FreedomFest Producer Mark Skousen greets Kristoffer Polaha (John Galt).
(Photo: Matt Wood)

Now beginning its fifth season, the Anthem Libertarian Film Festival is part of FreedomFest, an annual celebration of ideas that has been described as "the world's greatest gathering of free thinkers" and "Disneyland for the mind." With over 200 speakers, 2,000 attendees, and ten events going on at the same time, the hardest part is choosing what to attend. One film viewer said, "Film offers a better way of viewing important issues than just sitting in a lecture hall-I'm going to the movies!" Another said, "I signed up to buy the FreedomFest audio tapes so I could stay in the theater and watch all the films!"

Kels Goodman celebrates his win for Excellence in Filmmaking with his wife, Stephanie.

Filmmakers had a blast too. "It was awesome!" said Kels Goodman, director of The Last Eagle Scout. "I'm eager to come back next year-with a brand new film." Goodman reported making several important contacts with potential supporters during the festival. Nicole Greco, who directed 100 Signatures, called Anthem "one of the most dynamic and beneficial film festivals ever." She added, "We are honored to be here and find it encouraging to meet so many like-minded people."

Panelists Gary Alexander, Jeff Berwick, Peter Schiff and Doug Casey discuss Tim Delmatro's Freedom from Choice.
(Photo: Matt Wood)

Awards host Chip Wood noted, "In the past several years, many things have grown at FreedomFest, but very few have grown in size, significance and popularity nearly as much as the Anthem Film Festival. It began as an idea of Jo Ann Skousen four years ago with some small, interesting presentations; this year she had literally thousands of people watching some fascinating independent films." Anthem is indeed bigger and better than ever. We can't wait to see what films are submitted next season.

Hayley Skousen bestows trophies at the Awards Banquet.
(Photo: Matt Wood)

Here is the complete list of Anthem winners this year:

FreedomFest Grand Prize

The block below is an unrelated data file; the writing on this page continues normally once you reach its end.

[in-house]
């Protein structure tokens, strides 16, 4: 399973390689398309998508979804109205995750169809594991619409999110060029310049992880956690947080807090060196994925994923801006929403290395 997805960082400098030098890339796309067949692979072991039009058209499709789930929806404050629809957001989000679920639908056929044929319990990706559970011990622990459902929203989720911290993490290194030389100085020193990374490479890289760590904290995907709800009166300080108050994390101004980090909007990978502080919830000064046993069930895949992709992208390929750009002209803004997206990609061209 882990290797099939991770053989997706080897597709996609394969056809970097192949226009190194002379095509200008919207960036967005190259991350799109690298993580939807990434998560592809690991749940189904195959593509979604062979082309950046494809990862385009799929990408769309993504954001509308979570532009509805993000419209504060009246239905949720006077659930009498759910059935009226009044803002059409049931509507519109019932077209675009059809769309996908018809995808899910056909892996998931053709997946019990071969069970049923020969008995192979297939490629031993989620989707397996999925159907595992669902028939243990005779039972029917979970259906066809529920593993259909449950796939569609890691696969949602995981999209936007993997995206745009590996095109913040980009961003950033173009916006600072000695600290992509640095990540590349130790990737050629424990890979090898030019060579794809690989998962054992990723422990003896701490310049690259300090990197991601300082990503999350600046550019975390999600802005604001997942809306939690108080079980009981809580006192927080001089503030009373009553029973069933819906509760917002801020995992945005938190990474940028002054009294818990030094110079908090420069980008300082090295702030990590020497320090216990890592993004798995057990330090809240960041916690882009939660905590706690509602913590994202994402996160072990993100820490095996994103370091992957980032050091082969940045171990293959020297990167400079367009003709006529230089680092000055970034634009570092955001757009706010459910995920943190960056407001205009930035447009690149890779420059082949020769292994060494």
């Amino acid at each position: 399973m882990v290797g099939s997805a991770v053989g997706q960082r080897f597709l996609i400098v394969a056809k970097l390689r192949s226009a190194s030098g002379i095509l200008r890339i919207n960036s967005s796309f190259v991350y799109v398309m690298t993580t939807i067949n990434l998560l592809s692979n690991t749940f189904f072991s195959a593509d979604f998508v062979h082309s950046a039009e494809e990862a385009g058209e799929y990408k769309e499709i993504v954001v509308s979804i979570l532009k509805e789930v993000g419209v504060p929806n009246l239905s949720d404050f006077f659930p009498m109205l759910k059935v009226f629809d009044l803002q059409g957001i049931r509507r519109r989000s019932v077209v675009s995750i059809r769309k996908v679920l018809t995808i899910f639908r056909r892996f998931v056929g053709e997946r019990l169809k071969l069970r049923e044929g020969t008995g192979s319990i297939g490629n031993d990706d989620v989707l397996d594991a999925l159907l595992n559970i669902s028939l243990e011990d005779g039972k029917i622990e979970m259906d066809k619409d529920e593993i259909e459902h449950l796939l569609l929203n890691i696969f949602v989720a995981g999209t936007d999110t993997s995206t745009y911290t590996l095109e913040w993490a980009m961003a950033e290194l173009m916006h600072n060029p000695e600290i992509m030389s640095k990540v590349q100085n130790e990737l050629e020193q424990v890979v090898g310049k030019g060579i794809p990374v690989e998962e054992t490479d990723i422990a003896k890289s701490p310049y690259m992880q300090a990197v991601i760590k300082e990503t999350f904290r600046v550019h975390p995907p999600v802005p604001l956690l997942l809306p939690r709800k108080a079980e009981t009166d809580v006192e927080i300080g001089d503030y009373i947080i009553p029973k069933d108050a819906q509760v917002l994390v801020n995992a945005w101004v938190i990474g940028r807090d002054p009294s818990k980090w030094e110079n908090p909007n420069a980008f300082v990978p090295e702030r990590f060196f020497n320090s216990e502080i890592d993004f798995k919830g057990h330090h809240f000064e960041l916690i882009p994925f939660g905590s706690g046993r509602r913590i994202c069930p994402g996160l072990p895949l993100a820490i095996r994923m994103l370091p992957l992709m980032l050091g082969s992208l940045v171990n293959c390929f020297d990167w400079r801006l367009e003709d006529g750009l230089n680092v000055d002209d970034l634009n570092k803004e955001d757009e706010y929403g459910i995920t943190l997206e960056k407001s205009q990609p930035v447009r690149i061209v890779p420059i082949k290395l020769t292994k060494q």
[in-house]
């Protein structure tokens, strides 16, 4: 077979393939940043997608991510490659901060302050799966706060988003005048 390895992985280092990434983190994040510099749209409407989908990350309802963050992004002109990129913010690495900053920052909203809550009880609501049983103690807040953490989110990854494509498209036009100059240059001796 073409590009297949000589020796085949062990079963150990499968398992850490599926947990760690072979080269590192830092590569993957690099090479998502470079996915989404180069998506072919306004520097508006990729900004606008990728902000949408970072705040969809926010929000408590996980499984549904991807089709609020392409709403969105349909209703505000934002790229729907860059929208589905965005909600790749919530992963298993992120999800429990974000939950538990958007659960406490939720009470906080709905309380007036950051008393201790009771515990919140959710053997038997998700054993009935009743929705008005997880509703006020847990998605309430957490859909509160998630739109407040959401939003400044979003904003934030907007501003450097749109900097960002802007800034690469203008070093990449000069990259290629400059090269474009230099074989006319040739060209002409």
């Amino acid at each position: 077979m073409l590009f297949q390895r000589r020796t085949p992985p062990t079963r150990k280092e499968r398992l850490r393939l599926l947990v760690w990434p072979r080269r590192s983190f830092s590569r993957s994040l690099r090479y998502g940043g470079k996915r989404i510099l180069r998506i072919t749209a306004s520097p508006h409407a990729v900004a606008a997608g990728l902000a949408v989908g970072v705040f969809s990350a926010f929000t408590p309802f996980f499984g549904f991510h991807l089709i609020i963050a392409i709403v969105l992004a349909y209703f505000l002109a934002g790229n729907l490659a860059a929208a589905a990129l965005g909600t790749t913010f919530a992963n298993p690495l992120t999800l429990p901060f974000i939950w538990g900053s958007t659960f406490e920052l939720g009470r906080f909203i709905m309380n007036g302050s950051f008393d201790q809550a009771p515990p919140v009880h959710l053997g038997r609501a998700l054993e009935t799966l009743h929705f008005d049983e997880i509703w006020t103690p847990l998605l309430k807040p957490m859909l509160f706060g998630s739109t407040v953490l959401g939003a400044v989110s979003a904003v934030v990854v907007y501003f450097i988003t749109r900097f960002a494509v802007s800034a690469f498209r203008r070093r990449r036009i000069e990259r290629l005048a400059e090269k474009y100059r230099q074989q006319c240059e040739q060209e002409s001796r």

Poverty, Inc. Michael Matheson Miller, director; Mark Weber, co-producer

Narrative Feature

Best Overall: Atlas Shrugged: Who is John Galt? James Manera, director; John Aglialoro, executive producer

Excellence in Filmmaking: The Last Eagle Scout, Kels Goodman, director

Best Libertarian Ideals: Collapse, Dave McCormick, director

Documentary Feature

Best Overall: America: Imagine the World Without Her, Dinesh D'Souza and John Sullivan, directors; Gerald Molen, producer

Excellence in Filmmaking: Poverty, Inc. Michael Matheson Miller, director

Best Libertarian Ideals: Dog Days, Kasey Kirby and Laura Waters Hinson, directors

International Documentary

Best Overall: Freedom from Choice, Tim Delmastro, director

Excellence in Filmmaking: Exit, Klaus Erik Okstad, Olav Njaastad, Anders Somme, directors

Short Narrative

Best Overall: Cough, Jason Kempnich, director

Short Documentary

Best Overall: No Vans Land, Sean Malone, director

Excellence in Filmmaking: Don't Cage My Speech! A Student Schools his College, Ted Balaker, director

Best Libertarian Ideals: Before Snowden: Behind the Curtain, Bill and Tricia Owen, directors

Audience Choice Awards

Feature Length: Poverty, Inc. Michael Matheson Miller, director

Short: The Ticket: Stories of Choice in Education, Bob Bowdon, director


2013 Awards

Anthem director Jo Ann Skousen presents Cyrus Saidi with the FreedomFest Grand Prize for his short narrative, "L1ttl3 Br0th3r."

Anthem director Jo Ann Skousen presents Cyrus Saidi with the FreedomFest Grand Prize for his short narrative, "L1ttl3 Br0th3r.

First-time filmmaker Cyrus Saidi won the FreedomFest Grand Prize for 2013 with his short narrative "L1ttl3 Br0th3r," which tells the story of a Nobel Peace Prize nominee who demonstrates extraordinary courage in order to reveal the evil nature of a totalitarian dictator. Big Brother is watching, we know...but so is Little Brother!

"This film is the perfect precursor to our theme for next year, 'Is Big Brother Here?'" said FreedomFest producer Mark Skousen in awarding the $2,500 prize to "L1ttl3 Br0th3r” for demonstrating excellence in filmmaking and libertarian ideals.

An immigrant from Iran who immigrated to Canada with his mother when he was ten, Saidi described America as a place of hope and participated in a panel on free speech at the festival. "This is a very unexpected honor," he admitted in accepting his prize. "As a Canadian-Iranian who really loves America—I will be moving here in about six months—being at this event for the last three days has made me really hopeful about the future of this country and the fact that there are people who really care about what I care about, which is freedom." We expect to see other important works from this fine filmmaker in the future.

Fred Smith (Competitive Enterprise Institute), Lawrence Reed (Foundation for Economic Education) and Drew Tidwell ("I, Pencil" producer) field questions about the magic of free markets after a packed screening of "I, Pencil."

Fred Smith (Competitive Enterprise Institute), Lawrence Reed (Foundation for Economic Education) and Drew Tidwell ("I, Pencil" producer) field questions about the magic of free markets after a packed screening of "I, Pencil."

Filmmakers Anna Zetchus Smith, Courtney Balaker, Janek Ambros, Reaves Washburn and MPI director Adam Guillette bond after their panel on the future of libertarian filmmaking."